Eight Cornell faculty members signed a letter condemning the corrupt influence of fossil fuel funding used to support climate change research in universities. Released on Mar. 21, the letter is supported by many more members of the faculty.
In the past week, some of us have observed people walking around in campus buildings without masks on. It appears that there is no mechanism for enforcement of this mask mandate. We also will not necessarily know if an individual we encounter in or outside of class has been vaccinated or tested. All we can do is wear masks.
Dr. Avery August , Cornell’s Vice Provost for Academic Affairs and leader of the Office of Faculty Development and Diversity, shared his optimism with The Sun that the past six months offered an opportunity for higher education to change for the better.
Despite the overwhelming awareness that this could all be over in a matter of days and despite the best efforts of students online to publicly shame those who break the rules, Cornell was moved to threat level yellow after a mere two days of classes — not by a group of students who contracted the disease in spite of Cornell’s ample countermeasures, but by a group of students who willfully ignored them. I am sure these people understood the risk to themselves and, given the well-expressed fears by their fellow students online, I’m sure they understood the risk to the student body as well. And, while I would like to believe the event that caused this cluster was an isolated incident, a rare deviation from the straightforward and essential guidelines we’ve all agreed to follow, frankly, you’d have to be living under a rock to believe that. We can all hear the music. So, if the judgment of your peers, the requests of your university and the very real danger to the health of you and your friends are insufficient motivators to keep you out of a party this semester, then please consider the people who rely on Cornell for employment. Because the fact of the matter is, a few more “get-togethers” gone wrong, and hundreds, if not thousands, of people here are unemployed overnight. Yes, unemployed. Without a job, without a stream of income, a.k.a. something necessary to feed, clothe and house oneself when one’s parents do not do so.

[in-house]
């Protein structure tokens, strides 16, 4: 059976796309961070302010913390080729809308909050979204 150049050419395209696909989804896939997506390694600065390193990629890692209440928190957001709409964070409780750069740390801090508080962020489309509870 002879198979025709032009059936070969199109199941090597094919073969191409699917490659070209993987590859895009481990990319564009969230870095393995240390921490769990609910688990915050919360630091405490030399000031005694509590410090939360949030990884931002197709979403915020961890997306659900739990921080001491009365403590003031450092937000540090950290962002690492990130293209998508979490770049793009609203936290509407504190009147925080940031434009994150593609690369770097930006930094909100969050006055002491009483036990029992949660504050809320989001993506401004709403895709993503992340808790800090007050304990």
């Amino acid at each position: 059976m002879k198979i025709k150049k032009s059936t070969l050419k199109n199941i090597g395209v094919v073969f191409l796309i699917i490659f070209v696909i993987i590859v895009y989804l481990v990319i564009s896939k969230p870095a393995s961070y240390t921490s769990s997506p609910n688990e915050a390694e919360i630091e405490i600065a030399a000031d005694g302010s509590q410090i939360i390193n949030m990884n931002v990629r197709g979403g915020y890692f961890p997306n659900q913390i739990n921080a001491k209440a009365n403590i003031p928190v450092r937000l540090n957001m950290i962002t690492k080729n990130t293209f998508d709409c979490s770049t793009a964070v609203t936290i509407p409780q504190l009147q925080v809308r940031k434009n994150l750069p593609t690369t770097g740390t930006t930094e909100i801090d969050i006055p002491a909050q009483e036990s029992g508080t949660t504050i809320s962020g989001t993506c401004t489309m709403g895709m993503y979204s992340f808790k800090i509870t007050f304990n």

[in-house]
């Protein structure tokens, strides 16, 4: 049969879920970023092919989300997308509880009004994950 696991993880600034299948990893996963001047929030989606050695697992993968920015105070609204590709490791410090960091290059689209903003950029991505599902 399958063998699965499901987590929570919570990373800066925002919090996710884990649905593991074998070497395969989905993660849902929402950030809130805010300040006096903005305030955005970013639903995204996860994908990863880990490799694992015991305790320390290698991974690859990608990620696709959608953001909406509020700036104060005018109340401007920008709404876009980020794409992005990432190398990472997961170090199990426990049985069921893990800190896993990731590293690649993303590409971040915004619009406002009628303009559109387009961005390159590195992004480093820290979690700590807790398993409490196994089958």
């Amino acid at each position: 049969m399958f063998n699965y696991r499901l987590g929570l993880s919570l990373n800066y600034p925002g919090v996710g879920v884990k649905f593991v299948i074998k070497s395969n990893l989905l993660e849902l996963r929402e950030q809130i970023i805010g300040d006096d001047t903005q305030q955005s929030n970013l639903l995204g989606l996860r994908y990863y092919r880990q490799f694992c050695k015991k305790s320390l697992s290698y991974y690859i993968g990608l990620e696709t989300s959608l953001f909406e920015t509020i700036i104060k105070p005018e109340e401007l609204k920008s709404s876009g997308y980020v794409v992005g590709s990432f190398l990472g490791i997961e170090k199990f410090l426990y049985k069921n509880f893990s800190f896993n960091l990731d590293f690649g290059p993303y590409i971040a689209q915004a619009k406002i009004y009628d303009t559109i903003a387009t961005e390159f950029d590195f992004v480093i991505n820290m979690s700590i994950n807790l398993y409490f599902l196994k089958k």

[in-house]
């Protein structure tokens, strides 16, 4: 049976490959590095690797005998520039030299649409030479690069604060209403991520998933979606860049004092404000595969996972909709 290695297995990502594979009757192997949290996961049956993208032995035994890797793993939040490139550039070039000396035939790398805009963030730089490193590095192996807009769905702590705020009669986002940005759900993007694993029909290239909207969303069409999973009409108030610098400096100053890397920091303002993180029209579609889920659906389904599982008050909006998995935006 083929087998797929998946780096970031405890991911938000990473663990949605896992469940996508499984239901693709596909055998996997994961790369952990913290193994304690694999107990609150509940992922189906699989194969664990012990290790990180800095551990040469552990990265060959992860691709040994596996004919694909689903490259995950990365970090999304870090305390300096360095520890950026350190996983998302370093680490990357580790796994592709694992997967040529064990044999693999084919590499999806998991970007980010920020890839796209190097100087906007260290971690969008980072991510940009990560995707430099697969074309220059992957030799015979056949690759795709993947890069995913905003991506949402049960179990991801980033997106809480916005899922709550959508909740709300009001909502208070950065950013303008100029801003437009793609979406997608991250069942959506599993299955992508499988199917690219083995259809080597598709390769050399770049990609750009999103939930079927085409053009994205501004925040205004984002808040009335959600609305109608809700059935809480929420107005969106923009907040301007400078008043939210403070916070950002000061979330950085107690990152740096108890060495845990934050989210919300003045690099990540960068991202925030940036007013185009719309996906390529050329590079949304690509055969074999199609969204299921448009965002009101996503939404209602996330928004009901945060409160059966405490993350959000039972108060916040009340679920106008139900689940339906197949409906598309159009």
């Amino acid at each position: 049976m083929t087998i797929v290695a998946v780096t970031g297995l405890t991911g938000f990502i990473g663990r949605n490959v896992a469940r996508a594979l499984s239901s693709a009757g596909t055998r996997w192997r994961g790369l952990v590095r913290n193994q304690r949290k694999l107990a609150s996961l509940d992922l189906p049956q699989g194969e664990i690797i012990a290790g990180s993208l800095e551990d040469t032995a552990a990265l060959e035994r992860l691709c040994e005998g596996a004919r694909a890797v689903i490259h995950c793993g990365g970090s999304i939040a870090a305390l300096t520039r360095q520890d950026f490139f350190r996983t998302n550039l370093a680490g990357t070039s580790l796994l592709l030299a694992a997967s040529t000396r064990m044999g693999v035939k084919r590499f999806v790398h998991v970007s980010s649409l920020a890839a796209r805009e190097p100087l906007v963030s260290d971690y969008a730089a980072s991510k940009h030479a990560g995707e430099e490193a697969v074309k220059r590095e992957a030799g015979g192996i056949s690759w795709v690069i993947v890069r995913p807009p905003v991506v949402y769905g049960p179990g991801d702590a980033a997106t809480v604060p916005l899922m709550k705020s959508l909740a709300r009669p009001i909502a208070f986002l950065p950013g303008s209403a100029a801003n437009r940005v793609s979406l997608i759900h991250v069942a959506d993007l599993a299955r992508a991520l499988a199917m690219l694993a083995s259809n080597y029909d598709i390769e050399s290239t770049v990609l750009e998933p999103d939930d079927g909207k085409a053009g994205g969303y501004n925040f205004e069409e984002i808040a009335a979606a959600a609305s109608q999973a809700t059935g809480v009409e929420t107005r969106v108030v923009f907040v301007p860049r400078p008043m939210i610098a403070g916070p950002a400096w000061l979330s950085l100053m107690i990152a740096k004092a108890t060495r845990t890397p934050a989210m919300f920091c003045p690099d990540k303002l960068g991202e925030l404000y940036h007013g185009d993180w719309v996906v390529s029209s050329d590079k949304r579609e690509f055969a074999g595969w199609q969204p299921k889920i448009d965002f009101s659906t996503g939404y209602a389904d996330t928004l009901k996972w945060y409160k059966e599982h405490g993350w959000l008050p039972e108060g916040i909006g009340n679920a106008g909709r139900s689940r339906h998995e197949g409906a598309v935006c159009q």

Like every other student, Melissa Mahannah ’18 was admitted to Cornell after writing an essay and requesting letters of recommendation. But unlike most undergraduate students, she was also a full-time employee at Cornell when she applied.
Housing, community and well-being were among the key areas that Leading Cornell, a leadership program for Cornell employees, identified as the most pressing areas of concern for those employed by the University at Wednesday’s Employee Assembly.